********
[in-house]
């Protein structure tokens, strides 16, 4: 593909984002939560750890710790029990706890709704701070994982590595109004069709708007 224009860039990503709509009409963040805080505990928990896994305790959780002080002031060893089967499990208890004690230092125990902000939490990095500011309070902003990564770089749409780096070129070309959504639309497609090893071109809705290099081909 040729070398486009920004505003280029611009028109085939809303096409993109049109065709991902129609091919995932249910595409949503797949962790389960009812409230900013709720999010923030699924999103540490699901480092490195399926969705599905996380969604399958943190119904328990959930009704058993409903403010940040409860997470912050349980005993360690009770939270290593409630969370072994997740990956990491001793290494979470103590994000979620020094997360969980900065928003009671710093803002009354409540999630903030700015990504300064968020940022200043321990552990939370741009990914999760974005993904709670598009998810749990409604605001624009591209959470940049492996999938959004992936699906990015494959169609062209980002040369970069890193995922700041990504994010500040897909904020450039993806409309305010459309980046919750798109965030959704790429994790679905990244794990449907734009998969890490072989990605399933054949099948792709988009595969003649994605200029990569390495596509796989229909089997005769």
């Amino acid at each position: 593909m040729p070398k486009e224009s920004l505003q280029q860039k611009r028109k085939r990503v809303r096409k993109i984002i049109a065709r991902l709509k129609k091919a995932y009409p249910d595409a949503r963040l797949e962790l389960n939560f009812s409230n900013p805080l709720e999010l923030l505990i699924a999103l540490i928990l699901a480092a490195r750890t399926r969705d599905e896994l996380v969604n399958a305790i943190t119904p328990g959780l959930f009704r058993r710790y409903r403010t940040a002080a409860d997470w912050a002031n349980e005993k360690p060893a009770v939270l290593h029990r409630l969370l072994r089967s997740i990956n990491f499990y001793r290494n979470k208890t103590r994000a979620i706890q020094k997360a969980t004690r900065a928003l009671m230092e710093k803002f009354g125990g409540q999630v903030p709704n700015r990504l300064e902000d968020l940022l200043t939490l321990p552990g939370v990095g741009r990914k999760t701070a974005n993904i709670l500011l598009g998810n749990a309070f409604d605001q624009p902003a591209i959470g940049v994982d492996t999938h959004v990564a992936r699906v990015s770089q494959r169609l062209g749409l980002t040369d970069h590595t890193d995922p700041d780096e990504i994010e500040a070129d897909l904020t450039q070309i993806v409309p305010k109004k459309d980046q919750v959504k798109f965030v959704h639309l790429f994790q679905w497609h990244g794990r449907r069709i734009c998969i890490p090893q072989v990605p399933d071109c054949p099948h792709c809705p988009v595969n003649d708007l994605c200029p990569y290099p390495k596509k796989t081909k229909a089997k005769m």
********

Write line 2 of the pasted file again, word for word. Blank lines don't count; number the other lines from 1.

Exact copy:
């Protein structure tokens, strides 16, 4: 593909984002939560750890710790029990706890709704701070994982590595109004069709708007 224009860039990503709509009409963040805080505990928990896994305790959780002080002031060893089967499990208890004690230092125990902000939490990095500011309070902003990564770089749409780096070129070309959504639309497609090893071109809705290099081909 040729070398486009920004505003280029611009028109085939809303096409993109049109065709991902129609091919995932249910595409949503797949962790389960009812409230900013709720999010923030699924999103540490699901480092490195399926969705599905996380969604399958943190119904328990959930009704058993409903403010940040409860997470912050349980005993360690009770939270290593409630969370072994997740990956990491001793290494979470103590994000979620020094997360969980900065928003009671710093803002009354409540999630903030700015990504300064968020940022200043321990552990939370741009990914999760974005993904709670598009998810749990409604605001624009591209959470940049492996999938959004992936699906990015494959169609062209980002040369970069890193995922700041990504994010500040897909904020450039993806409309305010459309980046919750798109965030959704790429994790679905990244794990449907734009998969890490072989990605399933054949099948792709988009595969003649994605200029990569390495596509796989229909089997005769």